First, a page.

Tuesday, October 17, 2006

Education Gap

I recently had a discussion with two of the teens in the youth group at church. We were eating dinner and having a general chat about school and tests, and one of them mentioned she will be getting out early in December for break because she will have tested out of most of her exams.

I wasn't sure what she meant, so she explained that if you pass your tests during the year by a certain amount, you don't have to take the midterm (or final I presume). So she didn't need to go to class those days.

Growing up in the Knox County Public School System (lo, these 20+ years ago), I was surprised at the leniency in attendance required during exam times. We had 6 periods a day of 50 or so minutes each, with about 5-7 minutes between classes. Today's high school classes use a lot of block scheduling which means fewer but longer classes that last only a semester.

The discussion turned toward a rather nonchalant attitude toward skipping school - these are intelligent, talented and resourceful teens, but the stories they told on how they could easily ditch school for whatever reason with little notice from their parents or teachers left my jaw hanging open.

I then asked them about teachers, whether there were any teachers they'd had in high school that they particularly respected or enjoyed the classes more than other. No, was the response, they really didn't care for any of their teachers that much. Ho hum. Whatever.

I was rather appalled at the lack of interest being generated by either the teachers in their classrooms to engage these teens, or the parents that don't instill a sense of the wonder and discovery of learning to kids when they're younger.

Additionally, one of the girls goes to a local public high school, one to a private high school. Both are the same age and same social class.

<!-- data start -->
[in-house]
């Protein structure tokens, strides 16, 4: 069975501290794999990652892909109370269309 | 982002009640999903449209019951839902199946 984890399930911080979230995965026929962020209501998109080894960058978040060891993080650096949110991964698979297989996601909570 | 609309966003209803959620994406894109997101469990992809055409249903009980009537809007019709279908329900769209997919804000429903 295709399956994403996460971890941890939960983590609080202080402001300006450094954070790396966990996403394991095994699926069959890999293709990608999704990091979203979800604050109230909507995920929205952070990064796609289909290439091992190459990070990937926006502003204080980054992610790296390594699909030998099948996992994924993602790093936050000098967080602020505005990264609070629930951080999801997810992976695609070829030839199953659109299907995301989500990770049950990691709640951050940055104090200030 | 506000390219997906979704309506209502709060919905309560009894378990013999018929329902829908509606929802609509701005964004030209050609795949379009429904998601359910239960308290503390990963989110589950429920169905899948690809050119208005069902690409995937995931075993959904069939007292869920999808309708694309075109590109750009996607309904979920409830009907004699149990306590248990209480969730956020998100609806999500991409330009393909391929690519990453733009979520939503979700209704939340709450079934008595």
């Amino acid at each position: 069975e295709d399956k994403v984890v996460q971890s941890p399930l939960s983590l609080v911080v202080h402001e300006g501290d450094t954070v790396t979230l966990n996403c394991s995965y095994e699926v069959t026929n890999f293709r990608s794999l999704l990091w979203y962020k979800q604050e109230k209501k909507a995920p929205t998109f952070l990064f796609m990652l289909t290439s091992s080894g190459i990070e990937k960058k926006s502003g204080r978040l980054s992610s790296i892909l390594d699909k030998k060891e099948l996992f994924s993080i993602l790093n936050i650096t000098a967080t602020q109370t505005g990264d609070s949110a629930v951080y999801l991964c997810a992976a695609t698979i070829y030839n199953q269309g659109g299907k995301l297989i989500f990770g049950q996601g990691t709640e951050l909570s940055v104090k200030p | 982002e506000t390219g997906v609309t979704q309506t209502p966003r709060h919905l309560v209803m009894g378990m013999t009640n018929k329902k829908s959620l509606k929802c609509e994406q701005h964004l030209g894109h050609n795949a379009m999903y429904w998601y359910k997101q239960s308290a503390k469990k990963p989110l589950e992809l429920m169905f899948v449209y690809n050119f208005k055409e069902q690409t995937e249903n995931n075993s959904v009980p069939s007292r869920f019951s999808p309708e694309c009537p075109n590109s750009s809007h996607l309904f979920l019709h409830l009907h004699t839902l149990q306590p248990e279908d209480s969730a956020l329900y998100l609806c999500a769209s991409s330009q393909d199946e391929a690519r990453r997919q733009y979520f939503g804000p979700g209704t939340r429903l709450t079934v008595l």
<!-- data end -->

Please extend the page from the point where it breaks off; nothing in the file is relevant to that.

Those of you who either have or had kids in high school (or are close to kids that are or were in high school recently) - how do their experiences with teachers and school compare to your own?

I could recall off the top of my head at least 5 teachers that made particular impressions on me in high school, either by challenging me to succeed or expanding my horizons to make learning interesting.

Is the education system collapsing around us while we fiddle away watching "Who Wants to Be The World's Greatest Dancer" or am I just being naive?

1 comment:

  1. It's my view that it has little to do with "we're a bad society now" and more to do with federal government and things like No Child Left Behind Act (NCLB). NCLB not only uses standardized testing to measure a child's progress, but also to provide funding for the school itself. Simply put, if a school doesn't keep the the students passing the NCLB tests, they don't get funding next year. "Teach the test" is the message this sends. Worse, teacher used to be able to work to certification and degrees while teaching, now they must have it to teach - making it harder to find teachers than it already was (not many people line up for $25K a year job who already have a degree).

    NCLB and other federal acts have taken any power away from the local PTA and school board to decide what and how to teach. This is one topic where I'm hard line conservative - the federal government has no business getting involved in local schools other than to provide some funding and other assistance programs. The local school board, government and PTA should decide how that assistance is used, and how classes are taught. We are the stake holders, the one with children in the school, and we are the ones closest to the problems in our own schools.

    One of my favorite "hidden parts" of NCLB is that the pentagon gets a list of all students nearing military age and their addresses. This is required for the school to get funding. A parent can opt out, but how many even know this is happening?